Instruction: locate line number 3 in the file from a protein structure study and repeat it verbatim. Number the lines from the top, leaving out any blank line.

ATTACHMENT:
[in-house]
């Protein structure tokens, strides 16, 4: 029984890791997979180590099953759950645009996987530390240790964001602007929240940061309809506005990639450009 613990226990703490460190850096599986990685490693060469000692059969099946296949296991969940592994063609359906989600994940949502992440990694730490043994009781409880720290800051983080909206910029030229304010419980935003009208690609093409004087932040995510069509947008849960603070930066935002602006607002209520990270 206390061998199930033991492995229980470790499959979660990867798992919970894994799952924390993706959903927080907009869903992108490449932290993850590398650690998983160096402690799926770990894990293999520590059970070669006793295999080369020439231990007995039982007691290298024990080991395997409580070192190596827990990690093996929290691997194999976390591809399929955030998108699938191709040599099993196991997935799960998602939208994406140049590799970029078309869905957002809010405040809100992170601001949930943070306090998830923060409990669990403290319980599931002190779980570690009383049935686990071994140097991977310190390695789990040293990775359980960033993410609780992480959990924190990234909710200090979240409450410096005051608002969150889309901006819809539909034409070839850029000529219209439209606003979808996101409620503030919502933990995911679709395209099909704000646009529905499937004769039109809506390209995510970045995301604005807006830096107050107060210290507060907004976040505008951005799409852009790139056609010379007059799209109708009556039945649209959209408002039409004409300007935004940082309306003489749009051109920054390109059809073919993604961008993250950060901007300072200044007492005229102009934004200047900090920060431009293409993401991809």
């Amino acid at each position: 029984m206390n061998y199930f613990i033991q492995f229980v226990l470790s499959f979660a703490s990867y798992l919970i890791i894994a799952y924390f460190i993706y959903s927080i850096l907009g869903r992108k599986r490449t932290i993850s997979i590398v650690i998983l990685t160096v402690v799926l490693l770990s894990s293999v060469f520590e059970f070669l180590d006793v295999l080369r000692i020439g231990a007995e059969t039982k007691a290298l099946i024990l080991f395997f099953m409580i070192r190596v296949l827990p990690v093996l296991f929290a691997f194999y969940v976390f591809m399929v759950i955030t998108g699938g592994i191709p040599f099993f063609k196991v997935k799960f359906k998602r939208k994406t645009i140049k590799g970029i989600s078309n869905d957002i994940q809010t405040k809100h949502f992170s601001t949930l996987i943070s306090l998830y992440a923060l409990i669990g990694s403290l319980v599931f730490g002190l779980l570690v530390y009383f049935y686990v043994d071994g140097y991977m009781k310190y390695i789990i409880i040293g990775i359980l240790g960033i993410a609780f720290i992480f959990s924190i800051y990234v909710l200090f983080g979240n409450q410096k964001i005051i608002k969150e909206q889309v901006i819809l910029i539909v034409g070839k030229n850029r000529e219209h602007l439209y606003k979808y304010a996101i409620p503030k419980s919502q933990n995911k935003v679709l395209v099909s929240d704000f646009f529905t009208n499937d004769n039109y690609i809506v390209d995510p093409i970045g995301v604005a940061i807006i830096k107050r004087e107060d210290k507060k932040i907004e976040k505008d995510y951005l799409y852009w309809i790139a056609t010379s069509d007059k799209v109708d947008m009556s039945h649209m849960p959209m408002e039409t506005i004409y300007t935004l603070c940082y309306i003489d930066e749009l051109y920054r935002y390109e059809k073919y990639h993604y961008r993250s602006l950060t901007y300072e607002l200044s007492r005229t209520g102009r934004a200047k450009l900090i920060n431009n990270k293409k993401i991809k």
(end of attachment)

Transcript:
């Amino acid at each position: 029984m206390n061998y199930f613990i033991q492995f229980v226990l470790s499959f979660a703490s990867y798992l919970i890791i894994a799952y924390f460190i993706y959903s927080i850096l907009g869903r992108k599986r490449t932290i993850s997979i590398v650690i998983l990685t160096v402690v799926l490693l770990s894990s293999v060469f520590e059970f070669l180590d006793v295999l080369r000692i020439g231990a007995e059969t039982k007691a290298l099946i024990l080991f395997f099953m409580i070192r190596v296949l827990p990690v093996l296991f929290a691997f194999y969940v976390f591809m399929v759950i955030t998108g699938g592994i191709p040599f099993f063609k196991v997935k799960f359906k998602r939208k994406t645009i140049k590799g970029i989600s078309n869905d957002i994940q809010t405040k809100h949502f992170s601001t949930l996987i943070s306090l998830y992440a923060l409990i669990g990694s403290l319980v599931f730490g002190l779980l570690v530390y009383f049935y686990v043994d071994g140097y991977m009781k310190y390695i789990i409880i040293g990775i359980l240790g960033i993410a609780f720290i992480f959990s924190i800051y990234v909710l200090f983080g979240n409450q410096k964001i005051i608002k969150e909206q889309v901006i819809l910029i539909v034409g070839k030229n850029r000529e219209h602007l439209y606003k979808y304010a996101i409620p503030k419980s919502q933990n995911k935003v679709l395209v099909s929240d704000f646009f529905t009208n499937d004769n039109y690609i809506v390209d995510p093409i970045g995301v604005a940061i807006i830096k107050r004087e107060d210290k507060k932040i907004e976040k505008d995510y951005l799409y852009w309809i790139a056609t010379s069509d007059k799209v109708d947008m009556s039945h649209m849960p959209m408002e039409t506005i004409y300007t935004l603070c940082y309306i003489d930066e749009l051109y920054r935002y390109e059809k073919y990639h993604y961008r993250s602006l950060t901007y300072e607002l200044s007492r005229t209520g102009r934004a200047k450009l900090i920060n431009n990270k293409k993401i991809k």